Hawaii Uniform Durable POA Law

Power of Attorney and Health Care – General – Hawaii

A durable power of attorney is a power of attorney by which a principal designates another as the principal’s attorney-in-fact in writing and the writing contains the words “This power of attorney shall not be affected by the disability of the principal,” “This power of attorney shall become effective upon the disability or incapacity of the principal,” or similar words showing the intent of the principal that the authority conferred shall be exercisable notwithstanding the principal’s subsequent disability or incapacity.

All acts done by an attorney-in-fact pursuant to a durable power of attorney during any period of disability or incapacity of the principal have the same effect and inure to the benefit of and bind the principal and the principal’s successors in interest as if the principal were competent and not disabled.

A competent person who has attained the age of majority may execute a durable power of attorney authorizing an agent to make any lawful health care decisions pursuant to chapter 327E.

If, after execution of a durable power of attorney, a court of the principal’s domicile appoints a guardian of the property or other fiduciary charged with the management of all of the principal’s property or all of the principal’s property except specified exclusions, the attorney-in-fact is accountable to the fiduciary as well as to the principal. The fiduciary has the power to revoke or amend the power of attorney that the principal would have had if the principal were not disabled or incapacitated.

A principal may nominate, by a durable power of attorney, the guardian of the principal’s property, or guardian of the principal’s person for consideration by the court if protective proceedings for the principal’s person or property are thereafter commenced. The court will make its appointment in accordance with the principal’s most recent nomination in a durable power of attorney except for good cause or disqualification.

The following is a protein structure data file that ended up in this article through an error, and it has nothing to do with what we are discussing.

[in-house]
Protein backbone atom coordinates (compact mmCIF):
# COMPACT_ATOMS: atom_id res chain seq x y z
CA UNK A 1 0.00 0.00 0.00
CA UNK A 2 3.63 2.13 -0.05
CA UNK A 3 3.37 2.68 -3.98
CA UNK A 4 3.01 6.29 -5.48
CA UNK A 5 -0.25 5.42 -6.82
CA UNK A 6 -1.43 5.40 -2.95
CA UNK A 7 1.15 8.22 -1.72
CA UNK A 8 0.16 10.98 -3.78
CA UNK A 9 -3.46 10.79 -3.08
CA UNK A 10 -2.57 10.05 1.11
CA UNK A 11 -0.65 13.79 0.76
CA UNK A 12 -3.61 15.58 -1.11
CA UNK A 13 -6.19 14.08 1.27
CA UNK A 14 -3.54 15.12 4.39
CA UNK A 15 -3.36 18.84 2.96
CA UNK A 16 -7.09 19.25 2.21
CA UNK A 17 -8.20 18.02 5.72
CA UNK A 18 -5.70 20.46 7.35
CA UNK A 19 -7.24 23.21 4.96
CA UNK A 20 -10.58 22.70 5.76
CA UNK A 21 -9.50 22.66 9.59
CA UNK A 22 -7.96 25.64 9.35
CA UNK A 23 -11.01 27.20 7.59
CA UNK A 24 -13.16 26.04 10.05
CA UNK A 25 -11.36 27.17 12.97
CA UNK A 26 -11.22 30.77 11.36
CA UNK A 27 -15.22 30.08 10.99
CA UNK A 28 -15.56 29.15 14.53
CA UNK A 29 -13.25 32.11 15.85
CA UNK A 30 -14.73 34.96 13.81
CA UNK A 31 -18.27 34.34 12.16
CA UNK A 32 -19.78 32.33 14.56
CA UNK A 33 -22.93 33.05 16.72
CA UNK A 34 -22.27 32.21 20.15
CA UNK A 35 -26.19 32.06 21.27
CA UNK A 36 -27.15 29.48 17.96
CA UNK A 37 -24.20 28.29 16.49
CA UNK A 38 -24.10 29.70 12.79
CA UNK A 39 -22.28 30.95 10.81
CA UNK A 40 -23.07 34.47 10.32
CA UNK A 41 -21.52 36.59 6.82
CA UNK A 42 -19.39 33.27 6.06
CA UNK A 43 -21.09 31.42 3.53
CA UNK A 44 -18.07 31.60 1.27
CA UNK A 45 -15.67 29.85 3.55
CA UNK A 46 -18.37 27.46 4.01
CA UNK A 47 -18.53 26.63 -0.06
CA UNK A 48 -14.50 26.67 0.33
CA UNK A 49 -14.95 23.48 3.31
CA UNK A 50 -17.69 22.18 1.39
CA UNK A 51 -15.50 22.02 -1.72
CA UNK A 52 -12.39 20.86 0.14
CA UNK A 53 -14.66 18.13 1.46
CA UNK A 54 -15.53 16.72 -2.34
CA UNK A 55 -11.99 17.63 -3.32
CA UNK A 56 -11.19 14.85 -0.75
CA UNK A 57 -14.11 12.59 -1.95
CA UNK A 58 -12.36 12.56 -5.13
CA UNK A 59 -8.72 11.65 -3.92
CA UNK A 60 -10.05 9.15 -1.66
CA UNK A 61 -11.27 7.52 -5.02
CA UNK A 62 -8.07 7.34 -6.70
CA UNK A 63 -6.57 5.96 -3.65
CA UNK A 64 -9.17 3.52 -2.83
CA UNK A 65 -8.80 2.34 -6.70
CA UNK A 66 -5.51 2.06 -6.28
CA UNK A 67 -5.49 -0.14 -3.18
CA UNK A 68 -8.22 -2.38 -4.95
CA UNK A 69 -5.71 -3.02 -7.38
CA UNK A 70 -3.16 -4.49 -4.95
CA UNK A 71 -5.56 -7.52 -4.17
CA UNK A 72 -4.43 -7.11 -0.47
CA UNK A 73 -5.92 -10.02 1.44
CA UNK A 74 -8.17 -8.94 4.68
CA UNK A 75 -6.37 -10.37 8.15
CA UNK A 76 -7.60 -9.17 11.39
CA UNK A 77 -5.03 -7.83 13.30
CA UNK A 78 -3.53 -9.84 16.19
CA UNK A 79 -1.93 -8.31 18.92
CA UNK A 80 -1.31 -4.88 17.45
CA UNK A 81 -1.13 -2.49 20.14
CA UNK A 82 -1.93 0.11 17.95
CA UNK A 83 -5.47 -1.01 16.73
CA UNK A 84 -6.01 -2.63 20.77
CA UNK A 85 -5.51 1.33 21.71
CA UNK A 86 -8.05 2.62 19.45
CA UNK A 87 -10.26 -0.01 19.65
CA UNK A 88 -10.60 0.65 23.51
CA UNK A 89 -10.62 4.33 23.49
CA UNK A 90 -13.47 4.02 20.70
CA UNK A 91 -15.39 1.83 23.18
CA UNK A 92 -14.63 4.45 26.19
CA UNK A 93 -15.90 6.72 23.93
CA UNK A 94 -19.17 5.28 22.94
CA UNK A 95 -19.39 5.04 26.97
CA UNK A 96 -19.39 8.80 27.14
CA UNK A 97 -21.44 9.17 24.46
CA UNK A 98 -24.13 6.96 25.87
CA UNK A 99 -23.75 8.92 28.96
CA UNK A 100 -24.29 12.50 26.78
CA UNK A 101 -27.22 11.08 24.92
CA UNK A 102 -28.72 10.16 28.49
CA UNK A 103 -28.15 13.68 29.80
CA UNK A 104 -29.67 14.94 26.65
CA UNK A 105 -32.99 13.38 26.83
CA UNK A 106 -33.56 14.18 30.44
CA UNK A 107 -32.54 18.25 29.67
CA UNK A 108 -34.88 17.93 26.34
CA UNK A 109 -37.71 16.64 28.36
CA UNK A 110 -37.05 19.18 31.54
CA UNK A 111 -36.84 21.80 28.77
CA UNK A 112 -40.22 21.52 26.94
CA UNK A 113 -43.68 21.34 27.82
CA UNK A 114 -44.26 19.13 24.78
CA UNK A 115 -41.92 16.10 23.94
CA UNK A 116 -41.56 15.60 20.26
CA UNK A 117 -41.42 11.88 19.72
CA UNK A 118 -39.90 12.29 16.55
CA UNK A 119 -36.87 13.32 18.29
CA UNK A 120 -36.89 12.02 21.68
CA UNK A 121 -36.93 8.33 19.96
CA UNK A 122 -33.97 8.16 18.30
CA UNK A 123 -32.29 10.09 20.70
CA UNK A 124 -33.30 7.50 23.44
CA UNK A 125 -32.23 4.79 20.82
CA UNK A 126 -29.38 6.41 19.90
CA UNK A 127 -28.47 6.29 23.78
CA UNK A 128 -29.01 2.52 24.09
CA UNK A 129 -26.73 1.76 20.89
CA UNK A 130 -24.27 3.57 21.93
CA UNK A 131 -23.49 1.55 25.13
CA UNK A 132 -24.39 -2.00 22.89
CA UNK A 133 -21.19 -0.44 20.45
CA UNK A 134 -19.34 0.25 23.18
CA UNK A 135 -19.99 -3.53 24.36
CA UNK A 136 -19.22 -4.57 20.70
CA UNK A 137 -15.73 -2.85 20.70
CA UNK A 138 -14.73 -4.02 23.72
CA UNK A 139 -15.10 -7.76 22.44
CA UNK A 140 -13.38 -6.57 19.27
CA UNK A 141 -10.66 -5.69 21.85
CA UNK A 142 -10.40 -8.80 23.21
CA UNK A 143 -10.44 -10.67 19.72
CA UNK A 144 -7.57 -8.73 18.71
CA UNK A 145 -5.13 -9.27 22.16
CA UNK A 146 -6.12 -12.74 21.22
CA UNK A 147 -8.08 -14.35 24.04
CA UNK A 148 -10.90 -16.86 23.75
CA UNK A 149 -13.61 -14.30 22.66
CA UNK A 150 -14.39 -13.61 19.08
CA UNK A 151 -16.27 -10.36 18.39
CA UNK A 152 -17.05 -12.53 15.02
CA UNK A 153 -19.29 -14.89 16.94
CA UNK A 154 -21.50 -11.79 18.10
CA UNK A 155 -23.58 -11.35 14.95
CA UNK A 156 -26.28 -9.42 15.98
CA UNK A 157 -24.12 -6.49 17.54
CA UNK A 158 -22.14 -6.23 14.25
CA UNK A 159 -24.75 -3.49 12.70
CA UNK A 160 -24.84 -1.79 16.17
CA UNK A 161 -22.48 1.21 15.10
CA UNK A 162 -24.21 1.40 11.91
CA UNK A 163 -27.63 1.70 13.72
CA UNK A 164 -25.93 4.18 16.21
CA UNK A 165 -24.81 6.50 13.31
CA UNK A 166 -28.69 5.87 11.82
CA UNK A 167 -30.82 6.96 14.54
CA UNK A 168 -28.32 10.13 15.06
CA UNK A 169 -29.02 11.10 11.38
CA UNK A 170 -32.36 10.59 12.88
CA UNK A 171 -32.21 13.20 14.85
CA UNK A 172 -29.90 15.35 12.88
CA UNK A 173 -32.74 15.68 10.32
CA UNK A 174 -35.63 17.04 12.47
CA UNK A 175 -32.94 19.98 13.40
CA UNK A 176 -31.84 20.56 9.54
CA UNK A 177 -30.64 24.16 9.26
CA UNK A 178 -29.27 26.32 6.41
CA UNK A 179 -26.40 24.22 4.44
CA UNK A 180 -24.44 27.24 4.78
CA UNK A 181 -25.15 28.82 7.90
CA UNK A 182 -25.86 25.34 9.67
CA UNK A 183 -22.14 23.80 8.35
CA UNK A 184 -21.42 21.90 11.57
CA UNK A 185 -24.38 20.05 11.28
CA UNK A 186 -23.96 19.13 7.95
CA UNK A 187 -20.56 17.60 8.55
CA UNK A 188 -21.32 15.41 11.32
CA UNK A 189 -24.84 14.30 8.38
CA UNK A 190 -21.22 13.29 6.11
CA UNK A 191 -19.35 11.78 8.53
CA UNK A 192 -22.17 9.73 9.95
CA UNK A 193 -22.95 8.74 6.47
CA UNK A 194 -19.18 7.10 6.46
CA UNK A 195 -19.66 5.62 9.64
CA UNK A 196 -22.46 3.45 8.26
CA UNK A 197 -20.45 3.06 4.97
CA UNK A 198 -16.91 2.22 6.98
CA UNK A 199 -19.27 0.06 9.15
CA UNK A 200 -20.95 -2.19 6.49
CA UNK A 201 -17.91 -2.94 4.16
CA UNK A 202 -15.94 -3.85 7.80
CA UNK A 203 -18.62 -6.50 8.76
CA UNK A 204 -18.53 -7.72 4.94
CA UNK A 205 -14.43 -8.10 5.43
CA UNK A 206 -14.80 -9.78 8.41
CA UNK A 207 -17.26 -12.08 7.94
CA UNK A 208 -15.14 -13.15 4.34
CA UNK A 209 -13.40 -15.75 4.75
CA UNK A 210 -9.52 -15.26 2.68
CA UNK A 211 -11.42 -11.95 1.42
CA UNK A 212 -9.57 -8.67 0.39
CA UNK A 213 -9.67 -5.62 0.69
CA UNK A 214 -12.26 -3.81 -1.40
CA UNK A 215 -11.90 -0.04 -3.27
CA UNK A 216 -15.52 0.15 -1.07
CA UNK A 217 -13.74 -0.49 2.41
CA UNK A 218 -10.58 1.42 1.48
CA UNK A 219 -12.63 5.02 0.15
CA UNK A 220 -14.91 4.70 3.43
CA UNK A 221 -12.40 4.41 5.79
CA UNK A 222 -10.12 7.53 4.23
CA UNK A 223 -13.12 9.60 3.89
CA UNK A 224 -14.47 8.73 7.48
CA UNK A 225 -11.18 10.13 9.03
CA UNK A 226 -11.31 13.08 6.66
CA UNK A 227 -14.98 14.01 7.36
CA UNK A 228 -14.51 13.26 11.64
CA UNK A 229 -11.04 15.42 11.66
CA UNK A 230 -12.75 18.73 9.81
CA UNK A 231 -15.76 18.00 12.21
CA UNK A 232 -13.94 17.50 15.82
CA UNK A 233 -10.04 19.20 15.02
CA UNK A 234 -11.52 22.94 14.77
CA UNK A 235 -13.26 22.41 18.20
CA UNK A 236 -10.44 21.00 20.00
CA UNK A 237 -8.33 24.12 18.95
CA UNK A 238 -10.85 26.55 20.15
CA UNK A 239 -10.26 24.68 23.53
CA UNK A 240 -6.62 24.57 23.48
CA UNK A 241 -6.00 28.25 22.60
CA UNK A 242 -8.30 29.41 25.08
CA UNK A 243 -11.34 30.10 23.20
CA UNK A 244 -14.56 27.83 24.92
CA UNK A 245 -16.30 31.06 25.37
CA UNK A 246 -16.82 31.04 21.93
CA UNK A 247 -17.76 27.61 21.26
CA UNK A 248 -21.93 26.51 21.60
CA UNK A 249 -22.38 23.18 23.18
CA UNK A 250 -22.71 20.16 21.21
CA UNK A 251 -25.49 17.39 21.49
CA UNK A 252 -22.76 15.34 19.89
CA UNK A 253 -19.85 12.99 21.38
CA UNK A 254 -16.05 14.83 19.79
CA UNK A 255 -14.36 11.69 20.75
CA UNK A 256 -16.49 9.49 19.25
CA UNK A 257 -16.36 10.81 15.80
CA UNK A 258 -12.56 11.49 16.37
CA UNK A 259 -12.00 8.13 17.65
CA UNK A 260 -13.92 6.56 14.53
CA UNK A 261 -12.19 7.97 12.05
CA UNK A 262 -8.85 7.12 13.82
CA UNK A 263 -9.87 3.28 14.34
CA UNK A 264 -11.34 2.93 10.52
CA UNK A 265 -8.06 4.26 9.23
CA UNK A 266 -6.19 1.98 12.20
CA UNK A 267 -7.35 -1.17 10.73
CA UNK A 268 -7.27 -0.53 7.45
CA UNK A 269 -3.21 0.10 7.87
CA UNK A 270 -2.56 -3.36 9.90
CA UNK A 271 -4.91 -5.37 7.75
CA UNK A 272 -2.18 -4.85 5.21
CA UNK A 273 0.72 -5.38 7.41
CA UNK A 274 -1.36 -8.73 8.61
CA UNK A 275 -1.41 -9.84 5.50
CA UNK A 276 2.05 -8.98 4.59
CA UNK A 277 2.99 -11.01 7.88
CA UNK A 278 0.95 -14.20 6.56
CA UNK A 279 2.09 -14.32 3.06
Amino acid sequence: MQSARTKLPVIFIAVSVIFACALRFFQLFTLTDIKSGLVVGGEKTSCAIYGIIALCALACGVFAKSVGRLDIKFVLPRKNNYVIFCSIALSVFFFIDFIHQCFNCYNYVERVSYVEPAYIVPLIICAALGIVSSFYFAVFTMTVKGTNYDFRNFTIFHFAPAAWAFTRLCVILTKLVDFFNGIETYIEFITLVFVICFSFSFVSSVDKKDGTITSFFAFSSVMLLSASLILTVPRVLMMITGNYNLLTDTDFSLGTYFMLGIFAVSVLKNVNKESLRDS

The death of a principal who has executed a written power of attorney, durable or otherwise, does not revoke or terminate the agency as to the attorney-in-fact or other person, who, without actual knowledge of the death of the principal, acts in good faith under the power. Any action so taken, unless otherwise invalid or unenforceable, binds successors in interest of the principal.

The disability or incapacity of a principal who has previously executed a written power of attorney that is not a durable power does not revoke or terminate the agency as to the attorney-in-fact or other person, who, without actual knowledge of the disability or incapacity of the principal, acts in good faith under the power. Any action so taken, unless otherwise invalid or unenforceable, binds the principal and the principal’s successors in interest.

[ยง551D-5] Proof of continuance of durable and other powers. http://www.capitol.hawaii.gov/hrscurrent/Vol12/hrs551d/HRS_551D-5.htm

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Inside Hawaii Uniform Durable POA Law